All that was in the future beyond Byrd, but his career remained inseparable from the inbuilt contradictions of the newly established Protestant Church of England. His first major job came in one of the surviving cathedrals. Francis Mallett, then dean of Lincoln, had once been Archbishop Cranmer’s chaplain, but after Protestant waverings became one of Queen Mary’s most stridently Catholic chaplains: his continued tenure at Lincoln under Elizabeth was an example of her inclination to let Catholics keep their place in her church as long as they remained sleeping dogs. When Byrd ran into serious trouble for providing over-elaborate music, his woes would have come from the opposite faction among the cathedral staff, forward Protestants, with Dean Mallett passively fronting their complaints (maybe as a not-so-secret Catholic, he didn’t much care what a schismatic cathedral did with its music). Lincoln more happily provided the young composer with a wife, who became a Catholic recusant (refusing to attend services of the Protestant established church) long before he did. She may have been the source of his lurch away from Protestantism, for his brothers remained conformist despite early careers as choristers at St Paul’s Cathedral.

In 1572 a Gentleman of the Chapel Royal drowned accidentally, and Byrd had his chance to escape the tensions of Lincoln. The Chapel Royal continued to afford him the protection of appreciative monarchs until his death, despite his increasingly salient Catholicism. Here his friendship with Tallis blossomed and produced some vigorous musical entrepreneurship by way of a joint royal patent which they secured for music printing, and which long outlived them. After a shaky start during which the public did not feel much need to buy the musical novelties Byrd and Tallis produced together, the patent became a reliable money-spinner, serving a growing market in which amateur music-making became one of the most respectable as well as enjoyable forms of home entertainment.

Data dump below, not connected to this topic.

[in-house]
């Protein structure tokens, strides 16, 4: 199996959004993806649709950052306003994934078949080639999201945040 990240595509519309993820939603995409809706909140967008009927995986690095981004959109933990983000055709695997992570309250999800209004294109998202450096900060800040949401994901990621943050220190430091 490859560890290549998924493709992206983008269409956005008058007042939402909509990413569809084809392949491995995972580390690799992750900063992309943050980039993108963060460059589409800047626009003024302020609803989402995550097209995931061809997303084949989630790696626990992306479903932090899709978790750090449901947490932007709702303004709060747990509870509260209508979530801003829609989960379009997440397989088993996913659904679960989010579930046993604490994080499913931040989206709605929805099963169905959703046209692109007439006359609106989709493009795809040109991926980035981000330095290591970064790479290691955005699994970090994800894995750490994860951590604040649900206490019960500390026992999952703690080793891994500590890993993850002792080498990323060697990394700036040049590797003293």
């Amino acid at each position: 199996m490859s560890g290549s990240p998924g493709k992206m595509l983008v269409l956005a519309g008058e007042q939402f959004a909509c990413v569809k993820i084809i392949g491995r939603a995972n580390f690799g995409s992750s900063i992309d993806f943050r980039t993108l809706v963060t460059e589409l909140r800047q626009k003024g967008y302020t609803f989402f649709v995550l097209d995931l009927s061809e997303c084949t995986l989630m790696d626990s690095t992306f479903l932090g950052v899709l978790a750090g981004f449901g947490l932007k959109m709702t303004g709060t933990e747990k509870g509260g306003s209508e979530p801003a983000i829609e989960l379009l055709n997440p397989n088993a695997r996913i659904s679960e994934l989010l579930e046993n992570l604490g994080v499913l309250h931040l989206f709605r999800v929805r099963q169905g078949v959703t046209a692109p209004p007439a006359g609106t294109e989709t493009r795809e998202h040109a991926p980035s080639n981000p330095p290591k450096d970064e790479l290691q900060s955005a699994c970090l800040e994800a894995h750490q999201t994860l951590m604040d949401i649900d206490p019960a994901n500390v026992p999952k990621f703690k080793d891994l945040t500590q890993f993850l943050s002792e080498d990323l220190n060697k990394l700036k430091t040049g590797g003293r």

Some of this published repertoire is dangerously Catholic, as revealed by even a casual perusal of the collections entitled, with careful neutrality, Cantiones Sacrae, but there was a Protestant etiquette here: musical piety banned in church was considered just about acceptable at home, just as there was a much more generous threshold for sacred domestic art than for religious imagery in Elizabethan church buildings. Much of the content is in penitential mood – McCarthy calls the 1589 Cantiones Sacrae ‘a musical cycle with few rivals for sustained gloominess until the 19th century’ – but we might think of this as the Tudor domestic equivalent of lolling in our living rooms before a nice gory murder story or film noir on the telly. There is no evidence that Byrd acquired a downbeat reputation like that of his younger contemporary John Dowland, who showed at least some measure of humorous self-deprecation in writing an instrumental piece entitled Semper Dowland, semper dolens (‘Dat’s Dowland, always doomy’).4 On the contrary, Byrd seems to have been a welcome dinner guest among the great and the not necessarily good, which must have helped a great deal as he negotiated potentially dangerous confessional shoals over the course of sixty years.